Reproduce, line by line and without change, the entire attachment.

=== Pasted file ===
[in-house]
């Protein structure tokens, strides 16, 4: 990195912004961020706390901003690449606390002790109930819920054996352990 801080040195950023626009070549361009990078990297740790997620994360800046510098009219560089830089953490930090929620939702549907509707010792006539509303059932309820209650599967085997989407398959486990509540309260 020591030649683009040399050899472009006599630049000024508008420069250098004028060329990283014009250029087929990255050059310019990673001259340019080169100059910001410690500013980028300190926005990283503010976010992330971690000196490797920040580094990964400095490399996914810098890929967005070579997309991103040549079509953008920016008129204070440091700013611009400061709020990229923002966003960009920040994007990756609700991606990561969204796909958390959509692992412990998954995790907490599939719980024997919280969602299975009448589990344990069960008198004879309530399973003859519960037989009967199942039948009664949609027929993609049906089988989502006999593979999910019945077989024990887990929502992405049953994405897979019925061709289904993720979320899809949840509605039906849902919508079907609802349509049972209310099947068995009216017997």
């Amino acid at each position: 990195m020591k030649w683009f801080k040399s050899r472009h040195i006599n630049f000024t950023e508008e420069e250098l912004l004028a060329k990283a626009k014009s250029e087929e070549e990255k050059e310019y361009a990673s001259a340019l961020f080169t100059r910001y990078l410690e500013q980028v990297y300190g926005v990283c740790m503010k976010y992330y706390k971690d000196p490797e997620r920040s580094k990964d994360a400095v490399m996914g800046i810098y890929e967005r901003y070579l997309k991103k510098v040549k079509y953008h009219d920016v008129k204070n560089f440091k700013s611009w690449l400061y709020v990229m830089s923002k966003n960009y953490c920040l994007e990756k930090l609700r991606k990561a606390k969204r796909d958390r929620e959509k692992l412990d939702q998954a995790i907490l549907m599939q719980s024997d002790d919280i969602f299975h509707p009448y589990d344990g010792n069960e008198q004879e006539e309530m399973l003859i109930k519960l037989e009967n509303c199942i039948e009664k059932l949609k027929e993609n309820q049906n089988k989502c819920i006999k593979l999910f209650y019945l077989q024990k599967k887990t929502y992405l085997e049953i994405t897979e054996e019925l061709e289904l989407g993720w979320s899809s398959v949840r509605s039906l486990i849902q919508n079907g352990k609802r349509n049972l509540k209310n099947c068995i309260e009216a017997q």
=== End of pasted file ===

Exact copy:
[in-house]
């Protein structure tokens, strides 16, 4: 990195912004961020706390901003690449606390002790109930819920054996352990 801080040195950023626009070549361009990078990297740790997620994360800046510098009219560089830089953490930090929620939702549907509707010792006539509303059932309820209650599967085997989407398959486990509540309260 020591030649683009040399050899472009006599630049000024508008420069250098004028060329990283014009250029087929990255050059310019990673001259340019080169100059910001410690500013980028300190926005990283503010976010992330971690000196490797920040580094990964400095490399996914810098890929967005070579997309991103040549079509953008920016008129204070440091700013611009400061709020990229923002966003960009920040994007990756609700991606990561969204796909958390959509692992412990998954995790907490599939719980024997919280969602299975009448589990344990069960008198004879309530399973003859519960037989009967199942039948009664949609027929993609049906089988989502006999593979999910019945077989024990887990929502992405049953994405897979019925061709289904993720979320899809949840509605039906849902919508079907609802349509049972209310099947068995009216017997």
């Amino acid at each position: 990195m020591k030649w683009f801080k040399s050899r472009h040195i006599n630049f000024t950023e508008e420069e250098l912004l004028a060329k990283a626009k014009s250029e087929e070549e990255k050059e310019y361009a990673s001259a340019l961020f080169t100059r910001y990078l410690e500013q980028v990297y300190g926005v990283c740790m503010k976010y992330y706390k971690d000196p490797e997620r920040s580094k990964d994360a400095v490399m996914g800046i810098y890929e967005r901003y070579l997309k991103k510098v040549k079509y953008h009219d920016v008129k204070n560089f440091k700013s611009w690449l400061y709020v990229m830089s923002k966003n960009y953490c920040l994007e990756k930090l609700r991606k990561a606390k969204r796909d958390r929620e959509k692992l412990d939702q998954a995790i907490l549907m599939q719980s024997d002790d919280i969602f299975h509707p009448y589990d344990g010792n069960e008198q004879e006539e309530m399973l003859i109930k519960l037989e009967n509303c199942i039948e009664k059932l949609k027929e993609n309820q049906n089988k989502c819920i006999k593979l999910f209650y019945l077989q024990k599967k887990t929502y992405l085997e049953i994405t897979e054996e019925l061709e289904l989407g993720w979320s899809s398959v949840r509605s039906l486990i849902q919508n079907g352990k609802r349509n049972l509540k209310n099947c068995i309260e009216a017997q």